Instructional Design - DISCUSSION FORUMS
A discussion board is an asynchronous communication tool that allows one individual to post a comment or question online. Other individuals who are members of the same discussion board may read that comment/question, and respond with their own remarks. Discussion Forums link messages by subject. Thus, all messages on one topic are grouped together, allowing users to follow connected threads of thought. A Followup is a response to a message by another student in your class or perhaps by your instructor. Each message and its follow-ups form different "threads."
Things to Keep in Mind..
- Discussion boards allow for all students to participate in the conversation, unlike in class, where sometimes 1 or 2 students can dominate the conversation
- Discussion boards allow students to post over a period of time, which gives them time to reflect more on the topic
- Discussion boards provide a record of student comments, so the discussions can be revisited later, and the comments can help provide a record of student performance and participation
- Anyone with access to the discussion (or course, if password protected) can participate in the discussion; this can allow for students, faculty and experts outside of the normal classroom to participate in the conversation
- It is important to keep in mind that, if not properly controlled, discussion boards can have hundreds of posts; this can be difficult if not impossible to read; to avoid this, make sure you specify to students how many comments and follow-ups they are supposed to make; in addition, you may choose to only read a portion of the posts- enough to gain a sense of the conversation without having to read every single comment
- Create a separate discussion board for each unit/lesson/topic; this will make it much easier to sort through
- Create a separate discussion called something like "water cooler," where students can go to post personal messages to each other; this will help keep the assigned discussions free from clutter while still allowing the students to socialize online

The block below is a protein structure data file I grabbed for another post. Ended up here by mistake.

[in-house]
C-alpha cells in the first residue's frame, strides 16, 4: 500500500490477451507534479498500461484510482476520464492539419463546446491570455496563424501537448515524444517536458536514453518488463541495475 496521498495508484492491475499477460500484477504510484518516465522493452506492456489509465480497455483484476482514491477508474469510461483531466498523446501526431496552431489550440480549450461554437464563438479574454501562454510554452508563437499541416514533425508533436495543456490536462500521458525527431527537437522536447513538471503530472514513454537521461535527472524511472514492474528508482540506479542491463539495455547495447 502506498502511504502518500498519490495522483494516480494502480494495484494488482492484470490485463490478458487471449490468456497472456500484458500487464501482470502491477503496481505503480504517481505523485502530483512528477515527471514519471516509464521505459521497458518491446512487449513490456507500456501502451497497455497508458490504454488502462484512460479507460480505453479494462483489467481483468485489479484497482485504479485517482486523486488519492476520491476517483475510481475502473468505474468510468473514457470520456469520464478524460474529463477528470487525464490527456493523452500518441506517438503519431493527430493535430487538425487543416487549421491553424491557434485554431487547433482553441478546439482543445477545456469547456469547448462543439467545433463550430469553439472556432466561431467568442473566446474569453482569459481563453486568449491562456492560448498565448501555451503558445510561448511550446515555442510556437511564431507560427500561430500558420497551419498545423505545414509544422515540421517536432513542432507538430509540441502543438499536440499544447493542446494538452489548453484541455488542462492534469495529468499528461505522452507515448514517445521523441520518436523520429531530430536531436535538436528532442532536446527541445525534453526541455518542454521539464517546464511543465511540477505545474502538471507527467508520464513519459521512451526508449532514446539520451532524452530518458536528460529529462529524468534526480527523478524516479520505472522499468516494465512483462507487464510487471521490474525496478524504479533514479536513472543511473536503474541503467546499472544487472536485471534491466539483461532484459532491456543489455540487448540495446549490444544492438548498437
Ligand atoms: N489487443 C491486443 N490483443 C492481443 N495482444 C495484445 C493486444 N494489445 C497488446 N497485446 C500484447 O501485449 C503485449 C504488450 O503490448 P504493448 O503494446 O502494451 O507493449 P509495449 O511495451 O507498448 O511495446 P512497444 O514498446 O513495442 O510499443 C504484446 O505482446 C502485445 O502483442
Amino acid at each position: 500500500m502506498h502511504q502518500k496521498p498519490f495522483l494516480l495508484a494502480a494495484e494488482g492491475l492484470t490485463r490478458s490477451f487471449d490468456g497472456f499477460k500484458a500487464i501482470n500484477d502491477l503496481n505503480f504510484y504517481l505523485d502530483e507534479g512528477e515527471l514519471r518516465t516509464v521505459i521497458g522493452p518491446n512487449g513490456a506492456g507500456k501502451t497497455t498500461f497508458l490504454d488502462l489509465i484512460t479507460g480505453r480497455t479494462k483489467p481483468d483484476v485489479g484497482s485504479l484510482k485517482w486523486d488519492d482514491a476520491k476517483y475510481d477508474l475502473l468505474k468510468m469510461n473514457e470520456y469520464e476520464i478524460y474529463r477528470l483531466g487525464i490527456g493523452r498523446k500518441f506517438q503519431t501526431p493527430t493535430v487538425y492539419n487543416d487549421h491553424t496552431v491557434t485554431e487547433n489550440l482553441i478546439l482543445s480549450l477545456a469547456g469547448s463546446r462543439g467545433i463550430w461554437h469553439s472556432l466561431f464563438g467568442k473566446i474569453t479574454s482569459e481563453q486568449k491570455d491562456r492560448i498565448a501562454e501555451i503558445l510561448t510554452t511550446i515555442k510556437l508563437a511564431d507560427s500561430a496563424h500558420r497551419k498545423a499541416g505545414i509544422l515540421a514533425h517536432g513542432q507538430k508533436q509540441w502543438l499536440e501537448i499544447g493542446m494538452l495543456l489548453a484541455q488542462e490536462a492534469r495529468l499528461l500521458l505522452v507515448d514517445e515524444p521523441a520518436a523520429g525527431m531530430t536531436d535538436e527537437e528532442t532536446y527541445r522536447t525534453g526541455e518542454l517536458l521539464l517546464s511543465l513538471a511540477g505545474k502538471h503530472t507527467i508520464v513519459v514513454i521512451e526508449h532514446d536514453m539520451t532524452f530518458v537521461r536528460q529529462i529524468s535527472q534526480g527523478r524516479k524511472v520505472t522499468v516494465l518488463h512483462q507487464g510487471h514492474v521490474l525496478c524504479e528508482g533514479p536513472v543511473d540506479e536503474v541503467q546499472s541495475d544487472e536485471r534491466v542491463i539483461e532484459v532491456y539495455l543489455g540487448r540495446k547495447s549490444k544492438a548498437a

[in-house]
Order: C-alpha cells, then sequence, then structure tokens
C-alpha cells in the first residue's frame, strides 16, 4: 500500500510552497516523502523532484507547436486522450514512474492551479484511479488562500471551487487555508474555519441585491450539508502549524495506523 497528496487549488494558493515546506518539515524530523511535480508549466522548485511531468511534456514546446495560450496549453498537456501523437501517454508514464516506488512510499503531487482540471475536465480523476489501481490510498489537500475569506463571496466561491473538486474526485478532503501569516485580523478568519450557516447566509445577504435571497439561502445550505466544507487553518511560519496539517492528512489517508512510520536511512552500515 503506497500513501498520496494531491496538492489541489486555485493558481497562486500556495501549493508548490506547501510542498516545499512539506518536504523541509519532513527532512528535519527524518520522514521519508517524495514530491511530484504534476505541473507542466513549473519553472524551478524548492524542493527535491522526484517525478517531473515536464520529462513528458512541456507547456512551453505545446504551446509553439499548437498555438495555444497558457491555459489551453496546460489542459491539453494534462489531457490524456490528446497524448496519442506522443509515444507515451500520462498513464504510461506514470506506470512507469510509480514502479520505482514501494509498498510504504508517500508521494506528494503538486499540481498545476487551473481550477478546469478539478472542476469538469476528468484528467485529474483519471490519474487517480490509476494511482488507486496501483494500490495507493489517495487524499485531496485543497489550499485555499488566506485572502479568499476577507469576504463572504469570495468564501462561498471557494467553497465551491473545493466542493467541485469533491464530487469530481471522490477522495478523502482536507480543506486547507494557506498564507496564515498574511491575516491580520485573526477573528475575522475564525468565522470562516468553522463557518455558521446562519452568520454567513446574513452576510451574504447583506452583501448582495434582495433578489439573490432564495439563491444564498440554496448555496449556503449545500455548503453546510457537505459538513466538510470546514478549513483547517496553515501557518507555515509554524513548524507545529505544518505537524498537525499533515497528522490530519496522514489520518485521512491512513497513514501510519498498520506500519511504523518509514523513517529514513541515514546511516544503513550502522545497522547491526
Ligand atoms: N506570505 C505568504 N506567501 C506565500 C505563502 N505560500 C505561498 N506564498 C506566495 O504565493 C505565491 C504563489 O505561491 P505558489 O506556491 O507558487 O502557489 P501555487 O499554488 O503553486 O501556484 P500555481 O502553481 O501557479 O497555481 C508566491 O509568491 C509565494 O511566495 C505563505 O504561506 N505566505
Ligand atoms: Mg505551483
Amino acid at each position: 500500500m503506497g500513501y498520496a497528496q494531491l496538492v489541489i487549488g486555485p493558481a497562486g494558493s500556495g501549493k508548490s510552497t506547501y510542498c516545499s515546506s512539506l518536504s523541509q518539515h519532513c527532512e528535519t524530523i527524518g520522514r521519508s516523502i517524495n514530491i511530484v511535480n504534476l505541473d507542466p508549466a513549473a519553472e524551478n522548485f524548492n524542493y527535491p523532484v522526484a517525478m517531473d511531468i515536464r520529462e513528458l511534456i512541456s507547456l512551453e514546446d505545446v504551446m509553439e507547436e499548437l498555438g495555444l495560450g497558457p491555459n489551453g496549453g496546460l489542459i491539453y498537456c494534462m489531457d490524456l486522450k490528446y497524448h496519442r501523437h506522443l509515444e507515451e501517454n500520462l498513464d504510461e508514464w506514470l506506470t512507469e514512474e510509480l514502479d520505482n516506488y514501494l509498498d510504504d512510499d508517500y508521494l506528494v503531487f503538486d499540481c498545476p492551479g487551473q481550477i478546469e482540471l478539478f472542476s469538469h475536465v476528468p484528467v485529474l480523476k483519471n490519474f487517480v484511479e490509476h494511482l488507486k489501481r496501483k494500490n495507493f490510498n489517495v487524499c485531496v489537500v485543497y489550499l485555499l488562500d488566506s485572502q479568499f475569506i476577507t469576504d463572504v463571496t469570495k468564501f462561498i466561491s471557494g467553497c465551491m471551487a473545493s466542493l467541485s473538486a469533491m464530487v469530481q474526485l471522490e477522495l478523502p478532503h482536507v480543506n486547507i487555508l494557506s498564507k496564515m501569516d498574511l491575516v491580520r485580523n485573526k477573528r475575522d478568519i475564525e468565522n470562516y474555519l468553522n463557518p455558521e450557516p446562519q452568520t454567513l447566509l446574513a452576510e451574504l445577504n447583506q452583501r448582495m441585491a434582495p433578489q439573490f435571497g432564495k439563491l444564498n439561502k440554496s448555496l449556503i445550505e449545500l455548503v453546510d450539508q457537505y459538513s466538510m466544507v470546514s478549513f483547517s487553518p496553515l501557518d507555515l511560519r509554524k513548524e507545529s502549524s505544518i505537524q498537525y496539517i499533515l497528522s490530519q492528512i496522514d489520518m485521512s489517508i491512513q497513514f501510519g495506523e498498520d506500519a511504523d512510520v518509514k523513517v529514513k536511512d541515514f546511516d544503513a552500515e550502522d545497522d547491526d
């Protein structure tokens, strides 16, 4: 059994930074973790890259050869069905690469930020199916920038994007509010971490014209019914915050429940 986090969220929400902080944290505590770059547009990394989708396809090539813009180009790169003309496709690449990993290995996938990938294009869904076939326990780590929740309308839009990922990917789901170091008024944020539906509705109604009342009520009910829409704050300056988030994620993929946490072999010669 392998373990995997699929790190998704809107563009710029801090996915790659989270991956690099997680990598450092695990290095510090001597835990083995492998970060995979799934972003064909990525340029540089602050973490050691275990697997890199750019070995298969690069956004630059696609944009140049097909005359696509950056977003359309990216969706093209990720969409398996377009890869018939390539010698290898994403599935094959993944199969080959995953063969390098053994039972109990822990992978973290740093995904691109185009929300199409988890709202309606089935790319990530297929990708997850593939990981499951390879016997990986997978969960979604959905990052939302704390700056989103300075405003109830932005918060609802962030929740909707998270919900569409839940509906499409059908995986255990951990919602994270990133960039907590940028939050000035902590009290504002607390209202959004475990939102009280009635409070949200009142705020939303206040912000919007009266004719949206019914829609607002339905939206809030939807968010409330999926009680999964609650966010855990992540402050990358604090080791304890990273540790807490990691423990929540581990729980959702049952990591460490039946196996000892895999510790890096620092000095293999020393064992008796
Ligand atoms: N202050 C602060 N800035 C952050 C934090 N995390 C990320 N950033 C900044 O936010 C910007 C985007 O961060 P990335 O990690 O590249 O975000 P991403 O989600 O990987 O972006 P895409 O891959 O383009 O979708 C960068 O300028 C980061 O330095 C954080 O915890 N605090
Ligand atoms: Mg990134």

- In a large classroom, you may want to divide the students into groups, and each group can then have a separate discussion area
- Within each group, you may want to assign a particular student to moderate the discussion, and sum up the discussion for you
- Make clear in the beginning the requirements of participating in the discussion; this includes how many and what kinds of posts to make, nettiquitte issues, whether anonymous posting is allowed, be sure to make clear the due dates for posts, etc..
- It is not usually necessary for the professor to read every post in a discussion, but it is necessary that the students realize their instructor is present in the discussions; skim through the discussions to note if the conversation goes off-track and, if so, redirect it; If the conversation seems stuck, make a suggestive post to stimulate the conversation; you may want to post a summary of the ideas brought out in the discussion after everyone has posted; the biggest complaint with online discussions is that a professor will turn the students loose with the discussion boards and the students never hear from the professor again